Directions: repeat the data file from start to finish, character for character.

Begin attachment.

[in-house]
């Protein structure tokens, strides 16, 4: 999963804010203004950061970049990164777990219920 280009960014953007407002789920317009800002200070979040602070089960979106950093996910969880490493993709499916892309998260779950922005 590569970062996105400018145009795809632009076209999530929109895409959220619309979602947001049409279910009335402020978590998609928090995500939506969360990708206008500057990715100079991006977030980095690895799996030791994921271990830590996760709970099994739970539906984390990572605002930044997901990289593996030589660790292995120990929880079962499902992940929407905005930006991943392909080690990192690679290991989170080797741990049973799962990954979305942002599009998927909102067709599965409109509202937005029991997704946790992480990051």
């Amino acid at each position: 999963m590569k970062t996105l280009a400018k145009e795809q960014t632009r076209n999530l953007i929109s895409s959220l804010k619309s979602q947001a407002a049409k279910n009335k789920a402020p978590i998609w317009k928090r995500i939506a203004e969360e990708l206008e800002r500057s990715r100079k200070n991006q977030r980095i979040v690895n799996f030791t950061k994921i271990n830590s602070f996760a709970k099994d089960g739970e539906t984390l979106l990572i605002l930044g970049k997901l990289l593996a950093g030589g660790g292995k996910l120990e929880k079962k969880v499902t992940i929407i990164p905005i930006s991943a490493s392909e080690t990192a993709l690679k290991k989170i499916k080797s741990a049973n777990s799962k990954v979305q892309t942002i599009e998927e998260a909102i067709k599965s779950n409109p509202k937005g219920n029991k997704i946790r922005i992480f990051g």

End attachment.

[in-house]
């Protein structure tokens, strides 16, 4: 999963804010203004950061970049990164777990219920 280009960014953007407002789920317009800002200070979040602070089960979106950093996910969880490493993709499916892309998260779950922005 590569970062996105400018145009795809632009076209999530929109895409959220619309979602947001049409279910009335402020978590998609928090995500939506969360990708206008500057990715100079991006977030980095690895799996030791994921271990830590996760709970099994739970539906984390990572605002930044997901990289593996030589660790292995120990929880079962499902992940929407905005930006991943392909080690990192690679290991989170080797741990049973799962990954979305942002599009998927909102067709599965409109509202937005029991997704946790992480990051």
């Amino acid at each position: 999963m590569k970062t996105l280009a400018k145009e795809q960014t632009r076209n999530l953007i929109s895409s959220l804010k619309s979602q947001a407002a049409k279910n009335k789920a402020p978590i998609w317009k928090r995500i939506a203004e969360e990708l206008e800002r500057s990715r100079k200070n991006q977030r980095i979040v690895n799996f030791t950061k994921i271990n830590s602070f996760a709970k099994d089960g739970e539906t984390l979106l990572i605002l930044g970049k997901l990289l593996a950093g030589g660790g292995k996910l120990e929880k079962k969880v499902t992940i929407i990164p905005i930006s991943a490493s392909e080690t990192a993709l690679k290991k989170i499916k080797s741990a049973n777990s799962k990954v979305q892309t942002i599009e998927e998260a909102i067709k599965s779950n409109p509202k937005g219920n029991k997704i946790r922005i992480f990051g």